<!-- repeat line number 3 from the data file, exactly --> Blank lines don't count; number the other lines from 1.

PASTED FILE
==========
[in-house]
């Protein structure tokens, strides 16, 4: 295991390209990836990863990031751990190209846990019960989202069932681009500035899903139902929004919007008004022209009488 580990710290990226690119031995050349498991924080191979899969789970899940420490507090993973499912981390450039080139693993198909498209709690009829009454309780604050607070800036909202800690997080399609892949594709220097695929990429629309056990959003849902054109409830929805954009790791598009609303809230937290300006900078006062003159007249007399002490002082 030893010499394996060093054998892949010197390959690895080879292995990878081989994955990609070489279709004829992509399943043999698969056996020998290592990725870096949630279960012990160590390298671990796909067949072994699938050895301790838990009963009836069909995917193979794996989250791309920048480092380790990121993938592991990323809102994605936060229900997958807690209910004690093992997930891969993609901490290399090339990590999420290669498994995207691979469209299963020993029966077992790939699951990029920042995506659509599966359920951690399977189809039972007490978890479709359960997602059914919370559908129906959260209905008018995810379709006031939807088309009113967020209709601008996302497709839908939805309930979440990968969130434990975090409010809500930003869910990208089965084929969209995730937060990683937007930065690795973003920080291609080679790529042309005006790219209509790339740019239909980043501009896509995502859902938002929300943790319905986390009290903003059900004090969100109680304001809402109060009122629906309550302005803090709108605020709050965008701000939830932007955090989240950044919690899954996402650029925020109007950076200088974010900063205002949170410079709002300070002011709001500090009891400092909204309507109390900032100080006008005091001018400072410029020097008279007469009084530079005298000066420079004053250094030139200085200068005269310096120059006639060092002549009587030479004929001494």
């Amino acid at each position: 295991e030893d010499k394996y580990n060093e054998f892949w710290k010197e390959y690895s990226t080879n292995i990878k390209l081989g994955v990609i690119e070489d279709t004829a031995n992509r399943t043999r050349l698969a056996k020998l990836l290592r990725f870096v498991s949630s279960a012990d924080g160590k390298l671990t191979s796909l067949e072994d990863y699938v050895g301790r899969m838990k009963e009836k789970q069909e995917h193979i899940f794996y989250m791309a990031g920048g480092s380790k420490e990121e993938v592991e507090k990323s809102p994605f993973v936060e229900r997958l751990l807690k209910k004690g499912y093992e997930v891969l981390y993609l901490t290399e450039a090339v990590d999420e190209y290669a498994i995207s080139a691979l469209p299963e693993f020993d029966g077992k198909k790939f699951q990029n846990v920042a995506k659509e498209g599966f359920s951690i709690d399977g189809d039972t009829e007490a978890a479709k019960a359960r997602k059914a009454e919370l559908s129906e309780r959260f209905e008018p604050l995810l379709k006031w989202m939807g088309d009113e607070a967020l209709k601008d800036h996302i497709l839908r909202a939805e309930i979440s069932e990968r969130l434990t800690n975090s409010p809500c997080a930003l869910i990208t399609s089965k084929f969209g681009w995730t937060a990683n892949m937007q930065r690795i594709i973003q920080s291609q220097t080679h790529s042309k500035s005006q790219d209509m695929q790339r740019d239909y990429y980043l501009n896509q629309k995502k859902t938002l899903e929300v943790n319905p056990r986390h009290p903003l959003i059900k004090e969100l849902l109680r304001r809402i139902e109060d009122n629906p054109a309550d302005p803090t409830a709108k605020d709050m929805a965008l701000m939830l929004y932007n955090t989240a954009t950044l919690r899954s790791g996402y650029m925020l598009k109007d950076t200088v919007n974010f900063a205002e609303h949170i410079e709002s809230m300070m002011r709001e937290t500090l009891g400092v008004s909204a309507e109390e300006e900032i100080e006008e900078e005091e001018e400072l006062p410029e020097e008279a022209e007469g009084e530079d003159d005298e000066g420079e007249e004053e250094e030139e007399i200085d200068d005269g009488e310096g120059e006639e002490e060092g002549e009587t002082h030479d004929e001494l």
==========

């Amino acid at each position: 295991e030893d010499k394996y580990n060093e054998f892949w710290k010197e390959y690895s990226t080879n292995i990878k390209l081989g994955v990609i690119e070489d279709t004829a031995n992509r399943t043999r050349l698969a056996k020998l990836l290592r990725f870096v498991s949630s279960a012990d924080g160590k390298l671990t191979s796909l067949e072994d990863y699938v050895g301790r899969m838990k009963e009836k789970q069909e995917h193979i899940f794996y989250m791309a990031g920048g480092s380790k420490e990121e993938v592991e507090k990323s809102p994605f993973v936060e229900r997958l751990l807690k209910k004690g499912y093992e997930v891969l981390y993609l901490t290399e450039a090339v990590d999420e190209y290669a498994i995207s080139a691979l469209p299963e693993f020993d029966g077992k198909k790939f699951q990029n846990v920042a995506k659509e498209g599966f359920s951690i709690d399977g189809d039972t009829e007490a978890a479709k019960a359960r997602k059914a009454e919370l559908s129906e309780r959260f209905e008018p604050l995810l379709k006031w989202m939807g088309d009113e607070a967020l209709k601008d800036h996302i497709l839908r909202a939805e309930i979440s069932e990968r969130l434990t800690n975090s409010p809500c997080a930003l869910i990208t399609s089965k084929f969209g681009w995730t937060a990683n892949m937007q930065r690795i594709i973003q920080s291609q220097t080679h790529s042309k500035s005006q790219d209509m695929q790339r740019d239909y990429y980043l501009n896509q629309k995502k859902t938002l899903e929300v943790n319905p056990r986390h009290p903003l959003i059900k004090e969100l849902l109680r304001r809402i139902e109060d009122n629906p054109a309550d302005p803090t409830a709108k605020d709050m929805a965008l701000m939830l929004y932007n955090t989240a954009t950044l919690r899954s790791g996402y650029m925020l598009k109007d950076t200088v919007n974010f900063a205002e609303h949170i410079e709002s809230m300070m002011r709001e937290t500090l009891g400092v008004s909204a309507e109390e300006e900032i100080e006008e900078e005091e001018e400072l006062p410029e020097e008279a022209e007469g009084e530079d003159d005298e000066g420079e007249e004053e250094e030139e007399i200085d200068d005269g009488e310096g120059e006639e002490e060092g002549e009587t002082h030479d004929e001494l």